1. Paul S. Bradley, Christopher Carling, Antonio Gomez Diaz, Peter Hood, Chris Barnes, Jack Ade, Mark Boddy, Peter Krustrup, Magni Mohr. Match performance and physical capacity of players in the top three competitive standards of English professional soccer. Human Movement Science, 2013; 32 (4): 808 DOI: 10.1016/j.humov.2013.06.002

Cite This Page:

University of Sunderland. "Soccer players not running for their money." ScienceDaily. ScienceDaily, 19 December 2013. <www.sciencedaily.com/releases/2013/12/131219093429.htm>.
University of Sunderland. (2013, December 19). Soccer players not running for their money. ScienceDaily. Retrieved December 20, 2014 from www.sciencedaily.com/releases/2013/12/131219093429.htm
University of Sunderland. "Soccer players not running for their money." ScienceDaily. www.sciencedaily.com/releases/2013/12/131219093429.htm (accessed December 20, 2014).

Share This


More From ScienceDaily



More Science & Society News

Saturday, December 20, 2014

Featured Research

from universities, journals, and other organizations


Featured Videos

from AP, Reuters, AFP, and other news services

After Sony Hack, What's Next?

After Sony Hack, What's Next?

Reuters - US Online Video (Dec. 19, 2014) The hacking attack on Sony Pictures has U.S. government officials weighing their response to the cyber-attack. Linda So reports. Video provided by Reuters
Powered by NewsLook.com
Sierra Leone Bikers Spread the Message to Fight Ebola

Sierra Leone Bikers Spread the Message to Fight Ebola

AFP (Dec. 19, 2014) More than 100 motorcyclists hit the road to spread awareness messages about Ebola. Nearly 7,000 people have now died from the virus, almost all of them in west Africa, according to the World Health Organization. Video provided by AFP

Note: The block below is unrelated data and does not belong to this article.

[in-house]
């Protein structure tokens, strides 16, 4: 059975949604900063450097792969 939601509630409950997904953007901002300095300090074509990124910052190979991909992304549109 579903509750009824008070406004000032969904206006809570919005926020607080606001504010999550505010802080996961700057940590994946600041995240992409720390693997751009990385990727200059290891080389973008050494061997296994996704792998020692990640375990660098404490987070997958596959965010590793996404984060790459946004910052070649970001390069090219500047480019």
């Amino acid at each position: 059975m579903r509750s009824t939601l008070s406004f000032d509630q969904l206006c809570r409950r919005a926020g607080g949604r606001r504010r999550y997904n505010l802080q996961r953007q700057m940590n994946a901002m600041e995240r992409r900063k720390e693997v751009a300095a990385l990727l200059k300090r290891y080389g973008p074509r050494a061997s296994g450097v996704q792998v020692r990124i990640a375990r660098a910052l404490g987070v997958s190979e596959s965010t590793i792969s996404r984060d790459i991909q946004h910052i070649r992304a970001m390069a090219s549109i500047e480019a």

Powered by NewsLook.com
Spokesman: 'NORAD Ready to Track Santa'

Spokesman: 'NORAD Ready to Track Santa'

AP (Dec. 19, 2014) Pentagon spokesman Rear Adm. John Kirby said that NORAD is ready to track Santa Claus as he delivers gifts next week. Speaking tongue-in-cheek, he said if Santa drops anything off his sleigh, "we've got destroyers out there to pick them up." (Dec. 19) Video provided by AP
Powered by NewsLook.com
Navy Unveils Robot Fish

Navy Unveils Robot Fish

Reuters - Light News Video Online (Dec. 18, 2014) The U.S. Navy unveils an underwater device that mimics the movement of a fish. Tara Cleary reports. Video provided by Reuters
Powered by NewsLook.com

Search ScienceDaily

Number of stories in archives: 140,361

Find with keyword(s):
Enter a keyword or phrase to search ScienceDaily for related topics and research stories.

Save/Print:
Share:

Breaking News:

Strange & Offbeat Stories


Science & Society

Business & Industry

Education & Learning

In Other News

... from NewsDaily.com

Science News

Health News

Environment News

Technology News



Save/Print:
Share:

Free Subscriptions


Get the latest science news with ScienceDaily's free email newsletters, updated daily and weekly. Or view hourly updated newsfeeds in your RSS reader:

Get Social & Mobile


Keep up to date with the latest news from ScienceDaily via social networks and mobile apps:

Have Feedback?


Tell us what you think of ScienceDaily -- we welcome both positive and negative comments. Have any problems using the site? Questions?
Mobile: iPhone Android Web
Follow: Facebook Twitter Google+
Subscribe: RSS Feeds Email Newsletters
Latest Headlines Health & Medicine Mind & Brain Space & Time Matter & Energy Computers & Math Plants & Animals Earth & Climate Fossils & Ruins